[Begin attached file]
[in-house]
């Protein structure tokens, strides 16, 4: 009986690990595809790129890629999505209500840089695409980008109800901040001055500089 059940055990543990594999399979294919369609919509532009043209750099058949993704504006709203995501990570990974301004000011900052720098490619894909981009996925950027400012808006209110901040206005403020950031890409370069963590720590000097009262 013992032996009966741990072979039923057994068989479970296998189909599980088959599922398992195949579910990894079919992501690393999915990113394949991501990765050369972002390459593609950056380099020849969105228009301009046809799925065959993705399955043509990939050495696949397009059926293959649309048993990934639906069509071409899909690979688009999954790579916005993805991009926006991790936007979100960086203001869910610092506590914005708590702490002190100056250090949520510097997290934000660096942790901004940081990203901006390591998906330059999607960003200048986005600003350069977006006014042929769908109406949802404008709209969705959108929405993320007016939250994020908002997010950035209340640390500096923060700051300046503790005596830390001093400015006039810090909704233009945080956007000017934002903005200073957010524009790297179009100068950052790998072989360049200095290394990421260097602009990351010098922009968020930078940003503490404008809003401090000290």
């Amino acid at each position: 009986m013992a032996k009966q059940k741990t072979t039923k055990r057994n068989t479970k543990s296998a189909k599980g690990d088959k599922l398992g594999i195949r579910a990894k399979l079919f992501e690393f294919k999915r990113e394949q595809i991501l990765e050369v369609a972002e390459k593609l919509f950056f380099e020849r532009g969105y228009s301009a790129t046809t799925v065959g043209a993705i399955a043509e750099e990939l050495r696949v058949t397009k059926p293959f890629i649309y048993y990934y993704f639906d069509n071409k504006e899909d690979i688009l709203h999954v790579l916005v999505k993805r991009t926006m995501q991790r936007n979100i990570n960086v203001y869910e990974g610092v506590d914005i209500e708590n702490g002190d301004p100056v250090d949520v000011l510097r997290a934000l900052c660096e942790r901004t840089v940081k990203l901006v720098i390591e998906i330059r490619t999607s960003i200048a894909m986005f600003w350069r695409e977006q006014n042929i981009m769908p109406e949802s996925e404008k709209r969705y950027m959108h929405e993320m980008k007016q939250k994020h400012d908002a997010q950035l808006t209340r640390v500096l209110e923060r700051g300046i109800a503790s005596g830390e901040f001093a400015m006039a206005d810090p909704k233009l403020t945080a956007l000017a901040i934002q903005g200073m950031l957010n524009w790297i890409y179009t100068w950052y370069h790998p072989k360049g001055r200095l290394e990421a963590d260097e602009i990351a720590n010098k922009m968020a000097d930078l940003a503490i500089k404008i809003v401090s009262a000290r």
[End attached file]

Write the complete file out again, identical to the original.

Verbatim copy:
[in-house]
């Protein structure tokens, strides 16, 4: 009986690990595809790129890629999505209500840089695409980008109800901040001055500089 059940055990543990594999399979294919369609919509532009043209750099058949993704504006709203995501990570990974301004000011900052720098490619894909981009996925950027400012808006209110901040206005403020950031890409370069963590720590000097009262 013992032996009966741990072979039923057994068989479970296998189909599980088959599922398992195949579910990894079919992501690393999915990113394949991501990765050369972002390459593609950056380099020849969105228009301009046809799925065959993705399955043509990939050495696949397009059926293959649309048993990934639906069509071409899909690979688009999954790579916005993805991009926006991790936007979100960086203001869910610092506590914005708590702490002190100056250090949520510097997290934000660096942790901004940081990203901006390591998906330059999607960003200048986005600003350069977006006014042929769908109406949802404008709209969705959108929405993320007016939250994020908002997010950035209340640390500096923060700051300046503790005596830390001093400015006039810090909704233009945080956007000017934002903005200073957010524009790297179009100068950052790998072989360049200095290394990421260097602009990351010098922009968020930078940003503490404008809003401090000290």
């Amino acid at each position: 009986m013992a032996k009966q059940k741990t072979t039923k055990r057994n068989t479970k543990s296998a189909k599980g690990d088959k599922l398992g594999i195949r579910a990894k399979l079919f992501e690393f294919k999915r990113e394949q595809i991501l990765e050369v369609a972002e390459k593609l919509f950056f380099e020849r532009g969105y228009s301009a790129t046809t799925v065959g043209a993705i399955a043509e750099e990939l050495r696949v058949t397009k059926p293959f890629i649309y048993y990934y993704f639906d069509n071409k504006e899909d690979i688009l709203h999954v790579l916005v999505k993805r991009t926006m995501q991790r936007n979100i990570n960086v203001y869910e990974g610092v506590d914005i209500e708590n702490g002190d301004p100056v250090d949520v000011l510097r997290a934000l900052c660096e942790r901004t840089v940081k990203l901006v720098i390591e998906i330059r490619t999607s960003i200048a894909m986005f600003w350069r695409e977006q006014n042929i981009m769908p109406e949802s996925e404008k709209r969705y950027m959108h929405e993320m980008k007016q939250k994020h400012d908002a997010q950035l808006t209340r640390v500096l209110e923060r700051g300046i109800a503790s005596g830390e901040f001093a400015m006039a206005d810090p909704k233009l403020t945080a956007l000017a901040i934002q903005g200073m950031l957010n524009w790297i890409y179009t100068w950052y370069h790998p072989k360049g001055r200095l290394e990421a963590d260097e602009i990351a720590n010098k922009m968020a000097d930078l940003a503490i500089k404008i809003v401090s009262a000290r």